Monday, October 08, 2012

On Forgiveness

Recently my friend Laurie shared a quote with me that she heard on the radio regarding forgiveness.

"Forgiveness means giving up the hope that the past could be any different. Forgiving is giving up the hope that it could have been any other way than it actually was. Forgiveness does not mean that what happened was OK."
(I tried to find a source, but have found it attributed to multiple people including Anne Lamott, Oprah Winfrey and Dr. Jack Kornfield)

I have been thinking a lot about this quote. Specifically, I've thought about how the places in my life where I am tempted to harbor unforgiveness involve circumstances that have already happened and cannot effectively be undone. Yet, something about forgiving seems to indicate that I am alright with what has occurred.

Perhaps my greatest downfall is my prideful desire for everything to 'teach someone a lesson.' I want life to matter. I want to be reflective and circumspect--to learn from mistakes so we can move forward better for them. A lesson seems like a sort of redemption, but I can't control what happens in other people's hearts and minds.

And what if the lesson God really wants me to teach in a given situation is His otherwise inexplicable grace and love? It is a lot to ponder.

Tonight as I was reading I was struck by this quote:

"Spoken forgiveness, no matter how heartfelt, works best when we do not demand the response we want. I mean that when we tell people we forgive them, we must leave them free to respond to our good news however they are inclined. If the response is not what we hoped for, we can go home and enjoy our own healing in private." -Lewis B. Smedes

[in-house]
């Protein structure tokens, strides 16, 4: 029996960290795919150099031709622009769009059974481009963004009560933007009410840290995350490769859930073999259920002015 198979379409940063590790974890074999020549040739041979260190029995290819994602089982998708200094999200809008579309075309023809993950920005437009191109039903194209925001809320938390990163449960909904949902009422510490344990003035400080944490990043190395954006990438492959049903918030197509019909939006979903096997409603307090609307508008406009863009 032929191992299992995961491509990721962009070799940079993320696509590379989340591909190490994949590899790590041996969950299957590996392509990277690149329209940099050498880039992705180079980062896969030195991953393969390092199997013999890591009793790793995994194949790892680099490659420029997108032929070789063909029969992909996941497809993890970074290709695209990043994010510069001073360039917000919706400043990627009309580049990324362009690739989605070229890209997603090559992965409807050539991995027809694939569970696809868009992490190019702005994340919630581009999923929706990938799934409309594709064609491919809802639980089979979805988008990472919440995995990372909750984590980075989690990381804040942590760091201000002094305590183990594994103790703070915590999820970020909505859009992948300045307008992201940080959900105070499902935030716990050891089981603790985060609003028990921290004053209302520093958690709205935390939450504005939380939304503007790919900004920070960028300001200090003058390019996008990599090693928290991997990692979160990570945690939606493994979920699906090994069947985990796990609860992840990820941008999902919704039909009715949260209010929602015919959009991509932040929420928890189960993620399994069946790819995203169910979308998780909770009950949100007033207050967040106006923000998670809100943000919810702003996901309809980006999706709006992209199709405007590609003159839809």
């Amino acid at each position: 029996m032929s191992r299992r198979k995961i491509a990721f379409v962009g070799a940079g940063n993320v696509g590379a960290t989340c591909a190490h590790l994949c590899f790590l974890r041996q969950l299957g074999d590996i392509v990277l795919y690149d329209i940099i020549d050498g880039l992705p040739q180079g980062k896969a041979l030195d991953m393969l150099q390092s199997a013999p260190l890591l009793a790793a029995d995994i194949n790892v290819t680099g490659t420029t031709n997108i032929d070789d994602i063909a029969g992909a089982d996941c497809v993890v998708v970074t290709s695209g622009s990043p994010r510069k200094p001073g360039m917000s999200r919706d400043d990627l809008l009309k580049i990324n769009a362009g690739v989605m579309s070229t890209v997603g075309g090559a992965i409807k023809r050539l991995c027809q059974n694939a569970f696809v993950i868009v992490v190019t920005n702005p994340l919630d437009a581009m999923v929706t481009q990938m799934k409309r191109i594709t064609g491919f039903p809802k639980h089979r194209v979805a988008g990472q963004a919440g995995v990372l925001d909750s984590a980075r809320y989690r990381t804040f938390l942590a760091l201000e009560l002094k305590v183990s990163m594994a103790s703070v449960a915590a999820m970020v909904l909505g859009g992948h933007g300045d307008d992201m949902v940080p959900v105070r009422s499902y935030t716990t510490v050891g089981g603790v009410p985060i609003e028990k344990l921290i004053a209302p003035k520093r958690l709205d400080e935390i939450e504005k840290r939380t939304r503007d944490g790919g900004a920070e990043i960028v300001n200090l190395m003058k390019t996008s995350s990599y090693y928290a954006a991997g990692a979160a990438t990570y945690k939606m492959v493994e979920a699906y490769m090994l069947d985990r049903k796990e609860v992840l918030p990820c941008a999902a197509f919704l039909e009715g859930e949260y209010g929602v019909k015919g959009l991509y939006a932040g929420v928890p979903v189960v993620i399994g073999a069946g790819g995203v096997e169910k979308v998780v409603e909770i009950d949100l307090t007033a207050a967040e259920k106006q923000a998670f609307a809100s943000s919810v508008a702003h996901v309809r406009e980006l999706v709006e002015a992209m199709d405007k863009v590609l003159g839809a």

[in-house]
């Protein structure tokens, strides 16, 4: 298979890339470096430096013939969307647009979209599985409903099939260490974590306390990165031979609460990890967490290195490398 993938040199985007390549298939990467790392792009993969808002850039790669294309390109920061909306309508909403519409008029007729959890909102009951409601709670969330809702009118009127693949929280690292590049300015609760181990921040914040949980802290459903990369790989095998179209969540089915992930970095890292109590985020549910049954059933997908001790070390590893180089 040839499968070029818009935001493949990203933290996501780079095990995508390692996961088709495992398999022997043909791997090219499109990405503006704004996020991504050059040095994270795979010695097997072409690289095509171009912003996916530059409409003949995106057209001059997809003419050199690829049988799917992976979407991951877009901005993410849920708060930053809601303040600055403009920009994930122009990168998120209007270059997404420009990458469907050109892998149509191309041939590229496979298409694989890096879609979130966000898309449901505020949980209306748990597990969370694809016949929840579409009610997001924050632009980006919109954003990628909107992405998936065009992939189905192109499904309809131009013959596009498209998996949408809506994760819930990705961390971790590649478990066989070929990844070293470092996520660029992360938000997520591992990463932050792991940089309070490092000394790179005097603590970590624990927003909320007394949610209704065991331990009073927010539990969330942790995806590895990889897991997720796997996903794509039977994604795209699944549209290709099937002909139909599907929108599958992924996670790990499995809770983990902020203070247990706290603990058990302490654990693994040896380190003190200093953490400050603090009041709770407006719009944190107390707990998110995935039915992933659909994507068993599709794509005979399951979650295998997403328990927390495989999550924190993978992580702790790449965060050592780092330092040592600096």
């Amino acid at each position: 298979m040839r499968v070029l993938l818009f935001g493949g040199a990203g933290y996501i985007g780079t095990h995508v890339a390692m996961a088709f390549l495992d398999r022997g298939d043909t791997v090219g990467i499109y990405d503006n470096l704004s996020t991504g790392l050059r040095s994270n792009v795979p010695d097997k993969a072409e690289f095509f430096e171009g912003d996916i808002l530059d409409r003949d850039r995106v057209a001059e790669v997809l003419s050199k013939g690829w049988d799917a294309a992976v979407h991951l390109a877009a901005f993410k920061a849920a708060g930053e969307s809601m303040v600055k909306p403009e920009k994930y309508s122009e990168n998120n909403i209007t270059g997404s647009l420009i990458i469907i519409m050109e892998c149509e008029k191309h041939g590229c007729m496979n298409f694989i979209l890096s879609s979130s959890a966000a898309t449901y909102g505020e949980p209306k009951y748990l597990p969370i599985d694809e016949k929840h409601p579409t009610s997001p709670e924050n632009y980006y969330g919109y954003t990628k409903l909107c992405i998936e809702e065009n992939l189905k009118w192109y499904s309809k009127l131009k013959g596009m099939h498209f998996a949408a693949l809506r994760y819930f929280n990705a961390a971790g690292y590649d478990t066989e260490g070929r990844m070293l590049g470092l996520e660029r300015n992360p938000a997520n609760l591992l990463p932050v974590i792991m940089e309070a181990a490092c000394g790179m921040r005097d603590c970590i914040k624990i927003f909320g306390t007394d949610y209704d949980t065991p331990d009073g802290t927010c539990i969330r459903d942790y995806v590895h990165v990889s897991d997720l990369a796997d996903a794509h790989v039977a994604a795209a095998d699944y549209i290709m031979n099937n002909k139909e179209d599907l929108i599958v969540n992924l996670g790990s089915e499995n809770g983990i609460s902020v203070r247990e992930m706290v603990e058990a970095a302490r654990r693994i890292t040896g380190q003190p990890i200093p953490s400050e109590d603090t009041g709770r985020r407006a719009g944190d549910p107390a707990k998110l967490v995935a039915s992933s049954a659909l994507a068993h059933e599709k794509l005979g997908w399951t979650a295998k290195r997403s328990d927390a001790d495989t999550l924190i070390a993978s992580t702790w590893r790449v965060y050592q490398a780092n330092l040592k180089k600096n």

I am praying that God will help next time I am hurt to ask myself honestly what I expect from a person to 'prove' they are sorry.

Of course, wise words from C.S. Lewis on the subject put the whole matter in eternal perspective:

"To be a Christian means to forgive the inexcusable, because God has forgiven the inexcusable in you. This is hard. It is perhaps not so hard to forgive a single injury. But to forgive the incessant provocations of daily life - to keep on forgiving the bossy mother-in-law, the bullying husband, the nagging wife, the selfish daughter, the deceitful son - how can we do it? Only, I think, by remembering where we stand, by meaning our words when we say in our prayers each night, "Forgive us our trespasses as we forgive those who trespass against us." We are offered forgiveness on no other terms. To refuse it means to refuse God's mercy for ourselves. There is no hint of exceptions and God means what He says." -C.S. Lewis

This does not come naturally. Oh, how I need Him.

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